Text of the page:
Jersey fishermen can land their catches in Normandy again. A ban on Channel Island vessels unloading at its ports has been lifted.
Jersey fishermen were stopped from landing at Barneville-Carteret, Dielette, and Granville in a bitter dispute with the French over post Brexit fishing rights.
The restriction was imposed on Friday (7 May) following a protest by French fishermen in St Helier harbour the previous day.
Ministers complained - through the UK - to the European Commission, and the Council of La Manche has now lifted the ban.
Jersey's government has also offered recently licensed French vessels until 1 July to provide further evidence of their past fishing in our waters 'as a sign of good faith', as it continues to work on resolving the current conflict.
Fluent French speaking States staff have been redeployed to the Environment department to help direct communication with the French fishermen.
External Relations Minister Senator Ian Gorst says Jersey 'remains committed to continued close working with the European Commission in order to help fishermen adjust to the new trade agreement.'
Credit: Marcio Agostinho
A statement issued on Monday evening says the government has sent its response to the latest fishing policy issues to the UK, who in turn have written to the European Commission.
"Jersey has indicated its willingness to work with the Commission and French Authorities to resolve the current concerns. Jersey has confirmed that it remains open to considering a range of evidence of a qualifying fishing vessel’s track record, and that it will amend licences if further evidence is provided.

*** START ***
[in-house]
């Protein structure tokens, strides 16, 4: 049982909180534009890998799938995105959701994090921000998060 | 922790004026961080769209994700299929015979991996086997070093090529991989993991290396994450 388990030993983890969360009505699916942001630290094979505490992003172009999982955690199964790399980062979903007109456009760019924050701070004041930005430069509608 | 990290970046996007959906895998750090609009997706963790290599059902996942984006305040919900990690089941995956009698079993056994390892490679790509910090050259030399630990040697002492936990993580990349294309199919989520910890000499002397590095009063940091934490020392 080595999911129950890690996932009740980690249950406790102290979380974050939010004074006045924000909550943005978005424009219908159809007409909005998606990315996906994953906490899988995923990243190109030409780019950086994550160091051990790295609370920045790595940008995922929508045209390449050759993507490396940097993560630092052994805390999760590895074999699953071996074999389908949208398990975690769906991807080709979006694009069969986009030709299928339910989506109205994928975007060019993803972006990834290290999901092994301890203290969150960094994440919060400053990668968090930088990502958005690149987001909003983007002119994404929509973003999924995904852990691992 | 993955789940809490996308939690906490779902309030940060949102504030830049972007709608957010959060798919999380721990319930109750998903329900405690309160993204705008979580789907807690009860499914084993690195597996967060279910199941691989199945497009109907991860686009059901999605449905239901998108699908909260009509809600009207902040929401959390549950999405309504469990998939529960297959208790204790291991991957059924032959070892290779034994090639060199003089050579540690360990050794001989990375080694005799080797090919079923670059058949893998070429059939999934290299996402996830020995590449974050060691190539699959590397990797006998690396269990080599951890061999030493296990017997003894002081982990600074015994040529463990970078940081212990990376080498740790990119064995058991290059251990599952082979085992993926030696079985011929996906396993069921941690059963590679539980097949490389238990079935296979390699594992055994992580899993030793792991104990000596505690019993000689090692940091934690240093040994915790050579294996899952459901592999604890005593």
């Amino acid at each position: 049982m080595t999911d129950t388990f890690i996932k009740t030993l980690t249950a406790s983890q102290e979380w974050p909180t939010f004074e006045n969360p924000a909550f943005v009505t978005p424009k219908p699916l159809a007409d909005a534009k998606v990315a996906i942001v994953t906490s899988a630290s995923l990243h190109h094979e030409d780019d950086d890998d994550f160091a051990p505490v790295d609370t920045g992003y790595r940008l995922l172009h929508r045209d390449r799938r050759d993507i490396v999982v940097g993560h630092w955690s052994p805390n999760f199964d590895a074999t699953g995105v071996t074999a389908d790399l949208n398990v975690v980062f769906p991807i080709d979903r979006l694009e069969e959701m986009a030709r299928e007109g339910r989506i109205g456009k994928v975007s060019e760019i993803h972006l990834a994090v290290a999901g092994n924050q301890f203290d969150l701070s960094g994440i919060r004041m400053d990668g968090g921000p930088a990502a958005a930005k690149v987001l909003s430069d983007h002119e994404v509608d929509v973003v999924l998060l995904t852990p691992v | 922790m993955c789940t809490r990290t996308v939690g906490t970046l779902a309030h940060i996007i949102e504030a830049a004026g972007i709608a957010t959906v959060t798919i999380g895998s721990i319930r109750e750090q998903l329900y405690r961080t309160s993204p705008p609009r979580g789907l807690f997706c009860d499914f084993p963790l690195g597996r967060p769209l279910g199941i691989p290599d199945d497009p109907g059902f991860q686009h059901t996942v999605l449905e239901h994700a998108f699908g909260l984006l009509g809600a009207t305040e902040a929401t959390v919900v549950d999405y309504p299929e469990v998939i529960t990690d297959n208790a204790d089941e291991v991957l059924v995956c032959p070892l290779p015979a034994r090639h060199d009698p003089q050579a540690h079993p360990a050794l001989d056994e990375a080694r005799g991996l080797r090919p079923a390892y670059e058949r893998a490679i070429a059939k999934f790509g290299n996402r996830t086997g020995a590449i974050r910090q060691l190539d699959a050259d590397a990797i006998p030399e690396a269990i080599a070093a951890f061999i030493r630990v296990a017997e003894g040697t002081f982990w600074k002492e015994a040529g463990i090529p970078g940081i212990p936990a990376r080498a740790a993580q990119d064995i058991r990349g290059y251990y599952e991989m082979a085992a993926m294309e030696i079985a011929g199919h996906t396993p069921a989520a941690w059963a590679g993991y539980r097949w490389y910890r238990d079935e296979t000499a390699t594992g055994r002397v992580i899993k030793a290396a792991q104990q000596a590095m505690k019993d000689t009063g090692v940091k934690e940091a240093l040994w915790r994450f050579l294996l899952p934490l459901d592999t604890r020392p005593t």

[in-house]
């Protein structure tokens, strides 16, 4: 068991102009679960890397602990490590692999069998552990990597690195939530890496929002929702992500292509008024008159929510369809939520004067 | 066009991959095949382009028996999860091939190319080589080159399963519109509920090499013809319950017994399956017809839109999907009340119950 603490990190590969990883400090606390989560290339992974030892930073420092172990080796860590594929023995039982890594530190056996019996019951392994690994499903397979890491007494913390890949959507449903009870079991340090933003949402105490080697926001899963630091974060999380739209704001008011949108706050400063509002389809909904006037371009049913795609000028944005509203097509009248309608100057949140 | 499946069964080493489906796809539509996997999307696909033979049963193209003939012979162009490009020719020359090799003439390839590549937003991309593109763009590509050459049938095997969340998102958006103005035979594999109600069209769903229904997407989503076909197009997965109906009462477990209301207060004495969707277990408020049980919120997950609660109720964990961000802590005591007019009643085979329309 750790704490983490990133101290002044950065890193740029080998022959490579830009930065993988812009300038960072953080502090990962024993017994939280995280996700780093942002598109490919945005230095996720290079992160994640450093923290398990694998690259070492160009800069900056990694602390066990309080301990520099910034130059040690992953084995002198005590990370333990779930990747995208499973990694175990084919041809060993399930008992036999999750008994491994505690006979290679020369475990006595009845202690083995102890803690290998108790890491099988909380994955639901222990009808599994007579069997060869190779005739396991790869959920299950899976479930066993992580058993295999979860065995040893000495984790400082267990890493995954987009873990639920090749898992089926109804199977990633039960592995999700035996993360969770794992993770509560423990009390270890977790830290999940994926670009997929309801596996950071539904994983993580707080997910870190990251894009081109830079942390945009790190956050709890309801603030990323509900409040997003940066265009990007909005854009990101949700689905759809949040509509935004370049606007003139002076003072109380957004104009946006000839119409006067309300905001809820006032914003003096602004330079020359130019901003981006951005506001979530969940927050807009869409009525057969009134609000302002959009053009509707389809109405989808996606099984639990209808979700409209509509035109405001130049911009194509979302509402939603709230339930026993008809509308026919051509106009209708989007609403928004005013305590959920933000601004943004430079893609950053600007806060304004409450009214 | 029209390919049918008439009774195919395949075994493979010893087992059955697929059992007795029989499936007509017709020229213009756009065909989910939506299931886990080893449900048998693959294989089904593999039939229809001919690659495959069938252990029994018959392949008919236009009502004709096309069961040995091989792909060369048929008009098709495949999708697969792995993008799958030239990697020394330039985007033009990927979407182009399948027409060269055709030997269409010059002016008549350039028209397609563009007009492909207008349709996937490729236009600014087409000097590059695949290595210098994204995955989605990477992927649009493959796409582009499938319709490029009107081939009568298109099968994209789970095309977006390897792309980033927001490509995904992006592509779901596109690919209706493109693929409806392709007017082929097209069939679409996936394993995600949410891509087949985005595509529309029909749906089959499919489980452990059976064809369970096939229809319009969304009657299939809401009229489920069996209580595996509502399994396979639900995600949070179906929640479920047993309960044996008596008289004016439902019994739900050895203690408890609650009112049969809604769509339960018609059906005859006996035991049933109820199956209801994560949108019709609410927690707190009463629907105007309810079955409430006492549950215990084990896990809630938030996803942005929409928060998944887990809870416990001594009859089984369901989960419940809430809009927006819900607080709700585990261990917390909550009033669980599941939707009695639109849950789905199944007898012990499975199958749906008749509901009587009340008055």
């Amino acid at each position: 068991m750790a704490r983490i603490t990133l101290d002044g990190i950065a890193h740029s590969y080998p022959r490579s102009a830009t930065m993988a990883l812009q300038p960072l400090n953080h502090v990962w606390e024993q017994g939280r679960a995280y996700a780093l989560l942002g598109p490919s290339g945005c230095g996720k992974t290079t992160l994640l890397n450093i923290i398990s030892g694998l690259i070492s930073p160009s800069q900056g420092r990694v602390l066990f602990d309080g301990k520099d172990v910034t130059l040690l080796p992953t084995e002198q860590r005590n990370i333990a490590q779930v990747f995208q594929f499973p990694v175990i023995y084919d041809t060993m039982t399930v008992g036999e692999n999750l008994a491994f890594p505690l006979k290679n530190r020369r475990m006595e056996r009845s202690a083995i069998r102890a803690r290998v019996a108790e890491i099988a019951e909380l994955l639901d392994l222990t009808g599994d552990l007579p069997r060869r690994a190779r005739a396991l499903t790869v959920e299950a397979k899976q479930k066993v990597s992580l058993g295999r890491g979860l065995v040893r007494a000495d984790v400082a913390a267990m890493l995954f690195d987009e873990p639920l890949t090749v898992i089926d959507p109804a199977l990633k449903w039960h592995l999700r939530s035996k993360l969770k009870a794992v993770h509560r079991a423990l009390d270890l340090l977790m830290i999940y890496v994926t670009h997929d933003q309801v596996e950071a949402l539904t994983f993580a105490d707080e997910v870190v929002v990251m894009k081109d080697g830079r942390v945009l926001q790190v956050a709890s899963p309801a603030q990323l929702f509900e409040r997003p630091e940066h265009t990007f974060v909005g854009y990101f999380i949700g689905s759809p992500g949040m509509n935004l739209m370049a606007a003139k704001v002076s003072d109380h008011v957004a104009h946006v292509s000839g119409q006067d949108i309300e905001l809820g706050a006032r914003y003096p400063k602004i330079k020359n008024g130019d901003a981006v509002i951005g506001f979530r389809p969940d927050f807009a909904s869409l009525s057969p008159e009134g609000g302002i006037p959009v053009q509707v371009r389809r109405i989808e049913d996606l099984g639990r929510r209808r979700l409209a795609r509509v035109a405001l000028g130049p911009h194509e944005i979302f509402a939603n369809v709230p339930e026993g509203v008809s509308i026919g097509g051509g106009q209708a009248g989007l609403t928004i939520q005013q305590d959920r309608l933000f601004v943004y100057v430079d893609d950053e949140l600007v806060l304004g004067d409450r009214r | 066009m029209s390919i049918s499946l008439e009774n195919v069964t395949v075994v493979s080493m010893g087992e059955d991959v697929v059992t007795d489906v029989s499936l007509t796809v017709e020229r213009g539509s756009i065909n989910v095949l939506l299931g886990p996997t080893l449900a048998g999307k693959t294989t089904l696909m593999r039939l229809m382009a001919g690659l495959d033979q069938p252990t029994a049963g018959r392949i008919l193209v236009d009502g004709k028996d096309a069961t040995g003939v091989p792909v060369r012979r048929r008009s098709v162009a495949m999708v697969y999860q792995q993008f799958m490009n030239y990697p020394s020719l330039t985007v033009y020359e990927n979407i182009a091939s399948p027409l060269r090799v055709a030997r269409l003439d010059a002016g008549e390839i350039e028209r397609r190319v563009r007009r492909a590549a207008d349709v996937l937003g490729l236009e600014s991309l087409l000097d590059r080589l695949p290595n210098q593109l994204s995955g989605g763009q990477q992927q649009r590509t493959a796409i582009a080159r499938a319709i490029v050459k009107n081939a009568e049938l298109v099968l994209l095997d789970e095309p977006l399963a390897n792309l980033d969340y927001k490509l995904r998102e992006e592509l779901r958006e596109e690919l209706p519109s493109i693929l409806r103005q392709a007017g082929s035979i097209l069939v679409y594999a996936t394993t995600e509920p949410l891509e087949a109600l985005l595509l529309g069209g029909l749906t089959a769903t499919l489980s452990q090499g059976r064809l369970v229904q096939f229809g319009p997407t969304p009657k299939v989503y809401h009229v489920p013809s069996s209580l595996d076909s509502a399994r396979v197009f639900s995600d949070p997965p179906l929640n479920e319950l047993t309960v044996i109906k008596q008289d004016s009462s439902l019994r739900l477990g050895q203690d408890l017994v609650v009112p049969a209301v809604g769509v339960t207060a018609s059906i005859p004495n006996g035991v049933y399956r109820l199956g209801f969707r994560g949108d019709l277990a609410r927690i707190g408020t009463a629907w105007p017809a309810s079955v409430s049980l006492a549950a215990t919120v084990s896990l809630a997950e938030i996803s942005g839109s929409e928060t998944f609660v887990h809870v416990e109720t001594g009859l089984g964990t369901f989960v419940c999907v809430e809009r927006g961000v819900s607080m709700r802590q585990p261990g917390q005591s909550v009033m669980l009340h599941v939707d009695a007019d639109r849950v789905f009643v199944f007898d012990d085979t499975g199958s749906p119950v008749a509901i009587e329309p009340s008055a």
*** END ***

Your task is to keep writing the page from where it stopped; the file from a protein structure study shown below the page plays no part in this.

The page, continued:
As a sign of good faith, Jersey has offered to give recently licensed French vessels until 1 July 2021 to provide further evidence of their track record. It has been made clear that any outstanding evidence must be provided during this period.
This extension to 1 July applies only to VMS vessels now licensed under the TCA and is not an extension of the previous Bay of Granville amnesty, which provided a general extension for all VMS vessels licensed under that agreement."
The government says the letter confirms Jersey is 'ready to act swiftly' so that vessels that submit the required evidence have their licence updated without their activities being disrupted.
“Jersey would like to move beyond recent events and focus on finding a resolution. We stand by our approach to implementing the TCA and we will continue to manage our own waters in line with the Agreement. We have answered the questions that the Commission asked about our approach.
“The people of Jersey are passionate about proactively managing our waters in line with sustainability principles. Therefore, new measures such as limits on dredging and temporarily closing certain areas to carry out scientific studies, are appropriate." - The Minister for External Relations, Senator Ian Gorst.
French fishermen won't have some of the conditions imposed on them until 1 July either.
Deputy John Young has made a statement, confirming that those who've been offered licences now have until the start of July to supply extra information - in what's been called 'an act of good faith'.
"To that end, we have offered to postpone the implementation of individual limits on days at sea and on gear until 1 July for licenced vessels."
“We remain committed to continued close working with the European Commission in order to help fishermen adjust to the new trade agreement.”